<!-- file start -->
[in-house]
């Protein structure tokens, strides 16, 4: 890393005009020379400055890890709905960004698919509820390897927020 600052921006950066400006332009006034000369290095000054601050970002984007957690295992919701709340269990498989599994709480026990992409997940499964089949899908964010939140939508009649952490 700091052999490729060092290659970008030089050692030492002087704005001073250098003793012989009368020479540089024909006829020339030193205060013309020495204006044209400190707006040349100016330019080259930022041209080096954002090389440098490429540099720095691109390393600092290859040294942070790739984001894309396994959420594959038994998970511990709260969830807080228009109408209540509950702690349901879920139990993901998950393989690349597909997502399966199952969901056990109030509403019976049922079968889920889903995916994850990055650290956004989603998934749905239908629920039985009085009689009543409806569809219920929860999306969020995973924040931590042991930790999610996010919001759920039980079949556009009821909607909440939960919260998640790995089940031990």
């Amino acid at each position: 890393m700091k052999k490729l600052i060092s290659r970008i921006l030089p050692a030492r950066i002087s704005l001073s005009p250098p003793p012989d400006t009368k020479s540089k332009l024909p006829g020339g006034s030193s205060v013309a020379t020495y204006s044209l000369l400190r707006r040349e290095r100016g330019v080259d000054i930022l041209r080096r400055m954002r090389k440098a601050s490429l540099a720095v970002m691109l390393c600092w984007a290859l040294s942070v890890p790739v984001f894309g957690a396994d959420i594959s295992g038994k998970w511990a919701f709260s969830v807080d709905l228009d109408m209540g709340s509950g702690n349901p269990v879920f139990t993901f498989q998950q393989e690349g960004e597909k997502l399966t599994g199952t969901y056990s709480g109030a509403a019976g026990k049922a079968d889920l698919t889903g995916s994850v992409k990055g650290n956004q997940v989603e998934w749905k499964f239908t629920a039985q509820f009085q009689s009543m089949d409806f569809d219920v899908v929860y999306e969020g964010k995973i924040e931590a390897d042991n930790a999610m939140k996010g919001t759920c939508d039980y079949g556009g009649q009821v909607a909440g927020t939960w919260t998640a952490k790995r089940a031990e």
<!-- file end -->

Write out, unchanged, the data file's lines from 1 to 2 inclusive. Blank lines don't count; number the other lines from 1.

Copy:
[in-house]
């Protein structure tokens, strides 16, 4: 890393005009020379400055890890709905960004698919509820390897927020 600052921006950066400006332009006034000369290095000054601050970002984007957690295992919701709340269990498989599994709480026990992409997940499964089949899908964010939140939508009649952490 700091052999490729060092290659970008030089050692030492002087704005001073250098003793012989009368020479540089024909006829020339030193205060013309020495204006044209400190707006040349100016330019080259930022041209080096954002090389440098490429540099720095691109390393600092290859040294942070790739984001894309396994959420594959038994998970511990709260969830807080228009109408209540509950702690349901879920139990993901998950393989690349597909997502399966199952969901056990109030509403019976049922079968889920889903995916994850990055650290956004989603998934749905239908629920039985009085009689009543409806569809219920929860999306969020995973924040931590042991930790999610996010919001759920039980079949556009009821909607909440939960919260998640790995089940031990």